Woolies comes under fire for “racist” singlets it claims it never ordered
Tuesday, October 14, 2014/
Woolworths has been forced to pull a men’s singlet from two of its stores after individuals took to social media to label the items “vile” and “racist”.
Mirroring the Australian-themed shirts pulled by Aldi earlier this year, the supermarket giant has acted swiftly to pull the navy blue singlets, which feature an Australian flag and the words: “If you don’t love it, leave”.
The singlets were stocked in two Woolworths stores – one in Sydney and one in Cairns – and were brought to the supermarket’s attention when Greens MP Adam Bandt labelled the items “divisive and ridiculous” on Facebook on Monday.
A photo of the singlets had originally been shared on Twitter by a Cairns shopper, George Craig, who labelled the tops “racist” and Bandt called for his supporters to campaign for Woolworths to remove the items.
— Shane Bazzi (@shanebazzi) October 13, 2014
Woolworths addressed the singlets in a Facebook post on Monday night, saying it withdrew the “totally unacceptable” singlets as soon as it was made aware of them but claimed it never the ordered the products in the first place.
“This singlet was not one we ordered – it was delivered to us in error and should never been allowed on our shelves,” said Woolworths.
“We’re going to review our processes to ensure this sort of error cannot happen again.”
Woolworths said the words on the singlet do not reflect the company’s views.
“Woolworths has a policy of ‘Doing the Right Thing’ which means we believe in fostering an environment where everyone is treated with dignity, courtesy and respect,” the company said.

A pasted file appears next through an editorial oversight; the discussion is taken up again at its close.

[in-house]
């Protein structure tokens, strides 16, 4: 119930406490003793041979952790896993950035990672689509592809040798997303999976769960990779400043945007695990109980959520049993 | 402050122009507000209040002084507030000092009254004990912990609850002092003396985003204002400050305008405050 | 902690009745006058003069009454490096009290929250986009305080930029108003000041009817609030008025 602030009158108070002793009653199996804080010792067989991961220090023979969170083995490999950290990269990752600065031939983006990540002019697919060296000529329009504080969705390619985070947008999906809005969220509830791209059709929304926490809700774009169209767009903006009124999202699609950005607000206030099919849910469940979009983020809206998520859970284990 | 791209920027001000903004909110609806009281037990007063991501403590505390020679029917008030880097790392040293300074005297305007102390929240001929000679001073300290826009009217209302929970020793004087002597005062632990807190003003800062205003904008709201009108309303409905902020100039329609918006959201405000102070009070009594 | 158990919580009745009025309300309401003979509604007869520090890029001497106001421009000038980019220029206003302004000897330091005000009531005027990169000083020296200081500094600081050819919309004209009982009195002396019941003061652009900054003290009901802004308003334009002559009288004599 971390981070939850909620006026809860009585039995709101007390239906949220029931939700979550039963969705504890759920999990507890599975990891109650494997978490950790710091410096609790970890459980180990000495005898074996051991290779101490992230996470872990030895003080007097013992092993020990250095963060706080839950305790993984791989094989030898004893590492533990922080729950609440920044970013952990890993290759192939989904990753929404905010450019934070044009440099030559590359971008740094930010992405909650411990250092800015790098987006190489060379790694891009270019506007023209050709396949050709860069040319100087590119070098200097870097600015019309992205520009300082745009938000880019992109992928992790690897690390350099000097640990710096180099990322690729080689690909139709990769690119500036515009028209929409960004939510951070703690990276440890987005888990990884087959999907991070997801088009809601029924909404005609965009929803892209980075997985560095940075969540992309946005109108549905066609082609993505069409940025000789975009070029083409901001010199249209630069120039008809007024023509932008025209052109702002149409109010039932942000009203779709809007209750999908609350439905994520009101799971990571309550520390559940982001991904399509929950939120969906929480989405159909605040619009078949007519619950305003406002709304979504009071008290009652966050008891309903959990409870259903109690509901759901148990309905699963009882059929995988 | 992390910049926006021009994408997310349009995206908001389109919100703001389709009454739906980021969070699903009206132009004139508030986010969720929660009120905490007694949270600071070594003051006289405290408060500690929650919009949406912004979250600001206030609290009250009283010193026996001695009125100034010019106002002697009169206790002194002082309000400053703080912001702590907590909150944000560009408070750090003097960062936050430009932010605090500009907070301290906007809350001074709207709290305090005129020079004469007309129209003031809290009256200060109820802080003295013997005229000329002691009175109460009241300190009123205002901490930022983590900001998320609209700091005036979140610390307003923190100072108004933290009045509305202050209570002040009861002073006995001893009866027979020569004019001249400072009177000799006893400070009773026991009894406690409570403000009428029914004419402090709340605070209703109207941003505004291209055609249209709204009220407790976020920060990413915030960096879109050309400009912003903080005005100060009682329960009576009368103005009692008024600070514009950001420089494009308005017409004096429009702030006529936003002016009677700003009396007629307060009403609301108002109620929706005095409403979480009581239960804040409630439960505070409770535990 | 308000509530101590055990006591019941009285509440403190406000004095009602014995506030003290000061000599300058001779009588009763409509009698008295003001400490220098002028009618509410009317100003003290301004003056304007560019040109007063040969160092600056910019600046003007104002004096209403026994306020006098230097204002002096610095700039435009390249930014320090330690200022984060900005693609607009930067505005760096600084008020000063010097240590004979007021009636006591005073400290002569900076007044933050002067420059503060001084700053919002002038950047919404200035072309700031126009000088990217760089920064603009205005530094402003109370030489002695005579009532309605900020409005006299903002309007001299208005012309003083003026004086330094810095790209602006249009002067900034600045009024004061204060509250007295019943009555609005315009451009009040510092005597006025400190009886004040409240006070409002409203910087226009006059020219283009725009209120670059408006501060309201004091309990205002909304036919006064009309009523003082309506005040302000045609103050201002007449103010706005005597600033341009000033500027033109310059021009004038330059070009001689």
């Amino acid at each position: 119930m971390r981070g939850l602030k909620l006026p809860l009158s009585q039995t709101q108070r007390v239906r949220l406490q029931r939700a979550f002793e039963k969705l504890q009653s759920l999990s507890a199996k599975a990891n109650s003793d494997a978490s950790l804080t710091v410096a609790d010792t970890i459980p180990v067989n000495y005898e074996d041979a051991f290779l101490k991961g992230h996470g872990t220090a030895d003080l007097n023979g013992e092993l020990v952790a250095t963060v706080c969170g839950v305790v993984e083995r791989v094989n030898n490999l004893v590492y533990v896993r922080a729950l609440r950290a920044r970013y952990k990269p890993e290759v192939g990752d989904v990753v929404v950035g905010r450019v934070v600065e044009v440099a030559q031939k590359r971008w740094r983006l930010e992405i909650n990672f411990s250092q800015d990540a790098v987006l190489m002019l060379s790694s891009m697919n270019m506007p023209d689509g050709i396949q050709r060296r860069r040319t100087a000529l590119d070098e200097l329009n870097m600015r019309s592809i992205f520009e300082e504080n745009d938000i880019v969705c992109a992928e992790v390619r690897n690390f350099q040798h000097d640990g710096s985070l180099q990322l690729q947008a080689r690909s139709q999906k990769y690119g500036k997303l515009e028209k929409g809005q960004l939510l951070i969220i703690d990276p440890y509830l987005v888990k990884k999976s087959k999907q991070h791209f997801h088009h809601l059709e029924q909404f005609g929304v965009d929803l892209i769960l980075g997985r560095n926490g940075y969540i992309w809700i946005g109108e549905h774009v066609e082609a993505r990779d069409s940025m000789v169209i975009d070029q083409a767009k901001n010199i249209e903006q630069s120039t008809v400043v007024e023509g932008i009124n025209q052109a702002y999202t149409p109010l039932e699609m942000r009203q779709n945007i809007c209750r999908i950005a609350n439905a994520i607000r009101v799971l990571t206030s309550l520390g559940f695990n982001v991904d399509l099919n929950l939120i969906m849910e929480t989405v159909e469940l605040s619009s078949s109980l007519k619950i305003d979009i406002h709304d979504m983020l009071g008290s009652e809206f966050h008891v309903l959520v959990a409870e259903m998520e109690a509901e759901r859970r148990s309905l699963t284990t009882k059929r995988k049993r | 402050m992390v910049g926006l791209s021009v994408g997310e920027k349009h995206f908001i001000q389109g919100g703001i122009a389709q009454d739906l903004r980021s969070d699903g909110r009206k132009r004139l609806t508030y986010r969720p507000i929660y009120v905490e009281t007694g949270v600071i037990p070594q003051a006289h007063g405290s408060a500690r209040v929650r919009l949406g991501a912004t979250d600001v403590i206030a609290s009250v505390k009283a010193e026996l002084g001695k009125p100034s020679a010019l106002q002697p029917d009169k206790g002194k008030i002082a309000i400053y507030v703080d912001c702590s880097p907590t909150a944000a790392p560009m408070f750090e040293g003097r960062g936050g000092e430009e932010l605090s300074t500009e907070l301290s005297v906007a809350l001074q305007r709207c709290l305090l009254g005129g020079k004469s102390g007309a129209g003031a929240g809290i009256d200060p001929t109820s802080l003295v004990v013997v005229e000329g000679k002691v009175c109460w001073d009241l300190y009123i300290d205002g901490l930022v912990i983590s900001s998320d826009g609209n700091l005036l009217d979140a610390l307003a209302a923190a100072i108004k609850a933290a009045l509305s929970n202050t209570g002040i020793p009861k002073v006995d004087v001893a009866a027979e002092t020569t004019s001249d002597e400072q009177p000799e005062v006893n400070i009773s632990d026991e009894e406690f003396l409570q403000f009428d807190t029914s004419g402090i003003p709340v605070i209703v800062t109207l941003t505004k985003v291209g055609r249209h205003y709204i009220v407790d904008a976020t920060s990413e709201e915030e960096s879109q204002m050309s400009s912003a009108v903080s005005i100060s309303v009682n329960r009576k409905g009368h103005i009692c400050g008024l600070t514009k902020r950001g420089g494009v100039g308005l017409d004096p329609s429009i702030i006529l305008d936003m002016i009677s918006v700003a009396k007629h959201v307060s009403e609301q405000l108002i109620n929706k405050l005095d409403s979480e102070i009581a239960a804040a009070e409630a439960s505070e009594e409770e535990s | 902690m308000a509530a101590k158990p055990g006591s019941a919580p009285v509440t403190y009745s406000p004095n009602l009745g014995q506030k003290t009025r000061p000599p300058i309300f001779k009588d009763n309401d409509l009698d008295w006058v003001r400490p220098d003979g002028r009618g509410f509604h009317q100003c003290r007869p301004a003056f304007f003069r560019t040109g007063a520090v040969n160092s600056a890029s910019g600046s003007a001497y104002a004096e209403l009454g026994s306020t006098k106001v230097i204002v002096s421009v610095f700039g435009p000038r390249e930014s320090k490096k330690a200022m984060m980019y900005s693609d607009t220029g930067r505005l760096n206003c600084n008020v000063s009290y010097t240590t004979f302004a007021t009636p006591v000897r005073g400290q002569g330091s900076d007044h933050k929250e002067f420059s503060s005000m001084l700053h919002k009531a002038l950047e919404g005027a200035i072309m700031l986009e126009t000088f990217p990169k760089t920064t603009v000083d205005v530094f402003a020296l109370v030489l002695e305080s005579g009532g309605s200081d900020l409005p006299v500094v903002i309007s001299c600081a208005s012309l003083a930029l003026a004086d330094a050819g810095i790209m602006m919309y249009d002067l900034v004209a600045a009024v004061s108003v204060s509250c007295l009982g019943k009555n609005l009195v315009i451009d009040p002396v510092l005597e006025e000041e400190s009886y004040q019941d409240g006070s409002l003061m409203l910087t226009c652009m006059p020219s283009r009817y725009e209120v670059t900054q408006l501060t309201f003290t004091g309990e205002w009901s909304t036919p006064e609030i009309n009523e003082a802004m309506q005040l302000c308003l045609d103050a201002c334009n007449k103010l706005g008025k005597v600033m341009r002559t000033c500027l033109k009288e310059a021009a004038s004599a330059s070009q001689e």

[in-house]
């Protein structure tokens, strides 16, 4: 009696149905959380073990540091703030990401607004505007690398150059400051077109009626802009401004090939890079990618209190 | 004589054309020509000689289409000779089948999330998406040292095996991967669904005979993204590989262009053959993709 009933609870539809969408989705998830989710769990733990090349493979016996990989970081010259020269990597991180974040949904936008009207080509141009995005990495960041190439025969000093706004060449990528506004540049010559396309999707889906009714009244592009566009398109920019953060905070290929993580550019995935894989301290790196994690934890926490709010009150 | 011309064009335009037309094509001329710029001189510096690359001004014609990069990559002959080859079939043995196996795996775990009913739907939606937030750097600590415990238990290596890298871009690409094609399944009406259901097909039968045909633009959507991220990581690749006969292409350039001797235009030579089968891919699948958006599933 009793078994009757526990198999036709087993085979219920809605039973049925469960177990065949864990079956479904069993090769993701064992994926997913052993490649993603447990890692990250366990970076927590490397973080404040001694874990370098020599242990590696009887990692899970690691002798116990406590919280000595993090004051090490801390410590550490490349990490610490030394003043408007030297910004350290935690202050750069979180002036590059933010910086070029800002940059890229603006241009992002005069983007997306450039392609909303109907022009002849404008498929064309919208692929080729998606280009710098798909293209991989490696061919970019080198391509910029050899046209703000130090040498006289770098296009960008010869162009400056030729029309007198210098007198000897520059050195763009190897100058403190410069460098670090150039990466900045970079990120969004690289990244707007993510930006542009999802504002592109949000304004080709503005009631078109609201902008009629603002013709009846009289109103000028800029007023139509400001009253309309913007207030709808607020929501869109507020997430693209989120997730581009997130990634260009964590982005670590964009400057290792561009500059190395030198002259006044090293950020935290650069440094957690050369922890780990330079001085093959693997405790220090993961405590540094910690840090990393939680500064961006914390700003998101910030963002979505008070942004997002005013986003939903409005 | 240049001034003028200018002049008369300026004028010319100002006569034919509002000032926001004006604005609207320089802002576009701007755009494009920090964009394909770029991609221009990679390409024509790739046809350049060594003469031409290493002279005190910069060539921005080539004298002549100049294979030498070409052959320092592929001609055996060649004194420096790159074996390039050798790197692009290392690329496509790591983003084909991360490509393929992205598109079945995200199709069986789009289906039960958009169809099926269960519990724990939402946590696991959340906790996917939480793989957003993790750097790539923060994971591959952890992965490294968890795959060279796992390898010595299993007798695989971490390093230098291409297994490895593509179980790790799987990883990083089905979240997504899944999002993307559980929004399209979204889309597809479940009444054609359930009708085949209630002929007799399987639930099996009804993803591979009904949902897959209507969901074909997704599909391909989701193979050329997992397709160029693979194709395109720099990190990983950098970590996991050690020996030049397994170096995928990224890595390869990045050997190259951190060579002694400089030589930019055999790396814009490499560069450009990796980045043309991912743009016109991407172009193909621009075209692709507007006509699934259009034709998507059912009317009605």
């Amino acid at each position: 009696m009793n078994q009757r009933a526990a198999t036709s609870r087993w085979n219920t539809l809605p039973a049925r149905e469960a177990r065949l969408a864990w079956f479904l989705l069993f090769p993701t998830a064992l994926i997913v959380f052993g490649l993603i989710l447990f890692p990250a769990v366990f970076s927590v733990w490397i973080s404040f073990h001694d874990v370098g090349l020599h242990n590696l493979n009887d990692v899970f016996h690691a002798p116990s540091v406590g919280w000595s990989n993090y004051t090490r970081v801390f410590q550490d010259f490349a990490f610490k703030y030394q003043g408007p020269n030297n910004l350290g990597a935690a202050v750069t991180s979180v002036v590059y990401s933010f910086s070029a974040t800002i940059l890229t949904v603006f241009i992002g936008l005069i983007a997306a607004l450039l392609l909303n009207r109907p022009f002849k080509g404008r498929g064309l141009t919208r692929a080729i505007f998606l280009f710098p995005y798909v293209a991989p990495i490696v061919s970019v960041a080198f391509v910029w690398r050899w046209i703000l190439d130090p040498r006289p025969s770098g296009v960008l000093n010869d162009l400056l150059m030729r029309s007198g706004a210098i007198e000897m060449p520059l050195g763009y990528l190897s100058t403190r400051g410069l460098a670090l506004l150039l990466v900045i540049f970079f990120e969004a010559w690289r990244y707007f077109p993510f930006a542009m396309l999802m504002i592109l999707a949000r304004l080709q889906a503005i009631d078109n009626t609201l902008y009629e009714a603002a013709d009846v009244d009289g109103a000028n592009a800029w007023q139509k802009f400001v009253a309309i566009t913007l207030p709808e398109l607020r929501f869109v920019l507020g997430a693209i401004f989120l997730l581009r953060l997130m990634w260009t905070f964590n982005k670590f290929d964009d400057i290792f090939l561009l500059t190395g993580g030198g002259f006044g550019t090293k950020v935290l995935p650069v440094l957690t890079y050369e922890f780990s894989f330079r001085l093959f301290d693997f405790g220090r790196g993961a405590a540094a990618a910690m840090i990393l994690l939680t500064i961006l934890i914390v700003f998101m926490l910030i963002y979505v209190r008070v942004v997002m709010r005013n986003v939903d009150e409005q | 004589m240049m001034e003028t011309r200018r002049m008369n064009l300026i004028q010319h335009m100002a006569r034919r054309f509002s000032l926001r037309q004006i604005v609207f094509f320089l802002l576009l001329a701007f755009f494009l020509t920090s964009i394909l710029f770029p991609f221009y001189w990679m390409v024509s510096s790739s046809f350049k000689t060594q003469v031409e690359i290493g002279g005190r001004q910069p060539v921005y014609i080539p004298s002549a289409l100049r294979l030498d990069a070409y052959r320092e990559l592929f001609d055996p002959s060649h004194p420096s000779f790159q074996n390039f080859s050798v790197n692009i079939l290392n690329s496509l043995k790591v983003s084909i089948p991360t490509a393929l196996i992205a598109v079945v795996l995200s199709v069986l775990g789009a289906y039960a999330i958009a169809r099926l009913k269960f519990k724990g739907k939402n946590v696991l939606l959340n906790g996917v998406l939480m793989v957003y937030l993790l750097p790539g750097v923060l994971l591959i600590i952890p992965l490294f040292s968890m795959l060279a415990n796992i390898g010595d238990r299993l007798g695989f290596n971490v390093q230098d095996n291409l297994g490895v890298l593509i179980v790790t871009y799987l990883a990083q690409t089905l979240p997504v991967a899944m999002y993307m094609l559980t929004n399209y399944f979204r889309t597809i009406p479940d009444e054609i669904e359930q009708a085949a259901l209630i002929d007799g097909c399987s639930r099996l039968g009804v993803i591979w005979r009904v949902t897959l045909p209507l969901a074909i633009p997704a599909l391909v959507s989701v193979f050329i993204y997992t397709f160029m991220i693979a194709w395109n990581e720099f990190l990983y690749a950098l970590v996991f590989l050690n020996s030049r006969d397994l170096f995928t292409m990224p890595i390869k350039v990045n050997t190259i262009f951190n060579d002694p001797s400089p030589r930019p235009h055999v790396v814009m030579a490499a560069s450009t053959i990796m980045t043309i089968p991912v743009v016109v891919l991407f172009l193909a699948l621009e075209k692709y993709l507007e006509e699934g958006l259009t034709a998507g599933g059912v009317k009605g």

Michelle Gamble from Marketing Angels told SmartCompany the singlets are likely to divide consumers into two camps.
“The saddest thing is Woolworths has chosen to stock a product like this because of the likelihood that there is a lot of people who would buy it,” Gamble says.
“But then there are people in the other camp who think those attitudes are wrong and will aggressively voice their opinion about why they think it is wrong.”
While Gamble says it is unlikely the incident will have a long-term effect on Woolworths, which is such a “massive brand”, or stop most people from shopping at Woolworths supermarkets, she says stocking the products was still “incredibly irresponsible of them”.
“We see this with a lot of clothing brands, including Zara and Topshop, developing products off the back of what’s happening in society and around the world … fashion is absolutely influenced by what is happening socially,” says Gamble.
“But it is very, very risky to create products off the back of controversy.”
Gamble says it’s not just clothing brands attempting to “news jack” by creating products or promotions to tie in with current events, pointing out the example of companies attempting to take advantage of the Malaysia Airlines disaster.
“But consumers see through that pretty quickly,” she says.
“You are opening yourself up to criticism and with social media, it will blow wide open … media will jump on it, consumers will jump on it, and rightly so.”